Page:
Just as the last Canadian soldiers deployed in Afghanistan returned home today, news emerged that two soldiers took their own lives.
Cpl. Alain Lacasse, 43, was found dead in his home Monday afternoon in Valcartier, Que.
Police said that because Lacasse’s death was a suicide, they are not giving out any details about what took place.
Canada’s Department of National Defence (DND) also confirmed that another soldier in Ontario, Master Cpl. Tyson Washburn, was found dead over the weekend.
Washburn, who was from The 1st Battalion of The Royal Canadian Regiment in Pembroke, Ont. died on Saturday, March 15.
Officials are not releasing any details, but CBC News has learned that Washburn appears to have taken his own life.
“The death did not take place on DND property and is currently under investigation by the Ontario Provincial Police. As such, it is inappropriate for us to comment on the investigation,” DND Spokesman Daniel Le Bouthillier said in a statement.
Both men served in Afghanistan
Officials say Washburn, who joined the Canadian Armed Forces in 2006 as a cook, had one deployment in Afghanistan between July to October 2010.
Meanwhile Lacasse, who was a member of the Third Battalion of the 22nd Royal Regiment — also known as the Van Doos — served tours of duty in Bosnia and Afghanistan.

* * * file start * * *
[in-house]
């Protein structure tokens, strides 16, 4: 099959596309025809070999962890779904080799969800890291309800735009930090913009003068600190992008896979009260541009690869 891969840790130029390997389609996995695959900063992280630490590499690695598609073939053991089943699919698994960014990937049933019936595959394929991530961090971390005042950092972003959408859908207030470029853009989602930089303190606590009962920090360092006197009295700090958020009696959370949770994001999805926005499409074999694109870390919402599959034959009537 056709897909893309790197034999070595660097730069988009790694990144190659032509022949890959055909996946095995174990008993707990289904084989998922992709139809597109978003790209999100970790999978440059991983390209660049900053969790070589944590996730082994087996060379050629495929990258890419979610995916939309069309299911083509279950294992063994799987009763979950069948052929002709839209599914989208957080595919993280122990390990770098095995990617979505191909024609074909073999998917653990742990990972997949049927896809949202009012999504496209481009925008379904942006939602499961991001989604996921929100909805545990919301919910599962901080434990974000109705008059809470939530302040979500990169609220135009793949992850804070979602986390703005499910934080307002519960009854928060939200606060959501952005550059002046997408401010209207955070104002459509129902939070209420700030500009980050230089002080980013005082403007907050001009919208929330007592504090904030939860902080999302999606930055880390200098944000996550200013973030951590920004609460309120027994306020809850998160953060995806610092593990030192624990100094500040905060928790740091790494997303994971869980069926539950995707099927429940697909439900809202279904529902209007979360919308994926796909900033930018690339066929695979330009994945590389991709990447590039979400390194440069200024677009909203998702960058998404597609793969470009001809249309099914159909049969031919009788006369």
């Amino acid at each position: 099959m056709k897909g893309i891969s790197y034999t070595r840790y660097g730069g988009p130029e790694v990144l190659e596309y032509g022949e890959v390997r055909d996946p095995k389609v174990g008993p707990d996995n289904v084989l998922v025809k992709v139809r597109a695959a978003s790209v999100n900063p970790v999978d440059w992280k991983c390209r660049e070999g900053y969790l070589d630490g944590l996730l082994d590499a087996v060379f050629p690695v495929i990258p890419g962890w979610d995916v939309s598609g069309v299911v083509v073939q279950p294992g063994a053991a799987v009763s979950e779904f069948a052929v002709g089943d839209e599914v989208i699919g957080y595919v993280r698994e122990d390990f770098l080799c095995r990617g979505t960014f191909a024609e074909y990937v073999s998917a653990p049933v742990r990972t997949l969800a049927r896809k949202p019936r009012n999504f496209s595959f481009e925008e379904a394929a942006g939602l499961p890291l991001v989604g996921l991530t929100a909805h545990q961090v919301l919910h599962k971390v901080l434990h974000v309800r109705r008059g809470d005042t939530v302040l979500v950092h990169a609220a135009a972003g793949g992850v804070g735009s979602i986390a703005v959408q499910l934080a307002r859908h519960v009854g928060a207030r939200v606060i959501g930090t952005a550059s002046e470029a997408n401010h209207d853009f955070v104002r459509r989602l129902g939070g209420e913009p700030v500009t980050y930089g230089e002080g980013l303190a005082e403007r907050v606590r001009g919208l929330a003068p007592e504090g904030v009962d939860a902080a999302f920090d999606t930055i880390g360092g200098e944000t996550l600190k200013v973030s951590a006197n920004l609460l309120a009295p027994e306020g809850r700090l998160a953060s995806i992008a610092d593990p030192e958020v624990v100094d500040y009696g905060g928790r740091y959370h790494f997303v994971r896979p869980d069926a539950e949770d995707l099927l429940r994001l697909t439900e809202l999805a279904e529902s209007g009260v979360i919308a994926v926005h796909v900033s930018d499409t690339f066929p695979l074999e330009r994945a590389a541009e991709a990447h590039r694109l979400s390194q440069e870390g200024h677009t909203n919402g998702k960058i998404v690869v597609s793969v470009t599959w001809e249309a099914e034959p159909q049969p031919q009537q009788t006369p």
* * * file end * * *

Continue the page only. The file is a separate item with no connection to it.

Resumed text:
Cpl. Lacasse’s last deployment was in Afghanistan from July 2007 to February 2008, where he was stationed near Kandahar to take part in patrols.
According to reports, Lacasse encountered some close calls. Just a few days before the end of his mission, Lacasse was riding in a vehicle when a suicide bomber jumped in front of the car.
The vehicle exploded, but no one was injured.
In December, Cpl. Sylvain Lelièvre was found dead in the basement of his residence. He had taken his own life. Like Lacasse, Lelièvre participated in various missions abroad, including Bosnia and Afghanistan.
In November, three other Canadian veterans who had served in Afghanistan were found dead within in a week. They had taken their own lives.
Support for soldiers
Spouses of military personnel are calling on the federal government to offer more support to soldiers upon their return from a tour of duty abroad.
“I ask myself what it will take for people in Ottawa to wake up … the soldiers really need help. We must stop hiding it,” said Marie-Josée Huard, president of the Association of Canadian Military Spouses.